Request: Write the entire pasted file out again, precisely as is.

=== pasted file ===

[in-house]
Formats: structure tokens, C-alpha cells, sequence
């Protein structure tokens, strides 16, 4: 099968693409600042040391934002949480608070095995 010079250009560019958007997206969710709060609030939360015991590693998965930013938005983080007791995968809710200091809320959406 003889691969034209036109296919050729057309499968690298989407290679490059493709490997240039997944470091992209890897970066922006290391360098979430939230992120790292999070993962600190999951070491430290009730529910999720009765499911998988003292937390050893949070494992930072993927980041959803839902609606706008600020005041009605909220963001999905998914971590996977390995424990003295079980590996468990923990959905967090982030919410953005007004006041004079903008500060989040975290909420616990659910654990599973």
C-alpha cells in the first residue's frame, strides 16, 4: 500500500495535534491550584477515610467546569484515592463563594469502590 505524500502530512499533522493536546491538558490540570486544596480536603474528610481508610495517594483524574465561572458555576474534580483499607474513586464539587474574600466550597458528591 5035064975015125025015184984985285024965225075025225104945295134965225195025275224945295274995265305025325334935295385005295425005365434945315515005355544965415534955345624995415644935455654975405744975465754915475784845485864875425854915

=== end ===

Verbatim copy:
[in-house]
Formats: structure tokens, C-alpha cells, sequence
């Protein structure tokens, strides 16, 4: 099968693409600042040391934002949480608070095995 010079250009560019958007997206969710709060609030939360015991590693998965930013938005983080007791995968809710200091809320959406 003889691969034209036109296919050729057309499968690298989407290679490059493709490997240039997944470091992209890897970066922006290391360098979430939230992120790292999070993962600190999951070491430290009730529910999720009765499911998988003292937390050893949070494992930072993927980041959803839902609606706008600020005041009605909220963001999905998914971590996977390995424990003295079980590996468990923990959905967090982030919410953005007004006041004079903008500060989040975290909420616990659910654990599973």
C-alpha cells in the first residue's frame, strides 16, 4: 500500500495535534491550584477515610467546569484515592463563594469502590 505524500502530512499533522493536546491538558490540570486544596480536603474528610481508610495517594483524574465561572458555576474534580483499607474513586464539587474574600466550597458528591 5035064975015125025015184984985285024965225075025225104945295134965225195025275224945295274995265305025325334935295385005295425005365434945315515005355544965415534955345624995415644935455654975405744975465754915475784845485864875425854915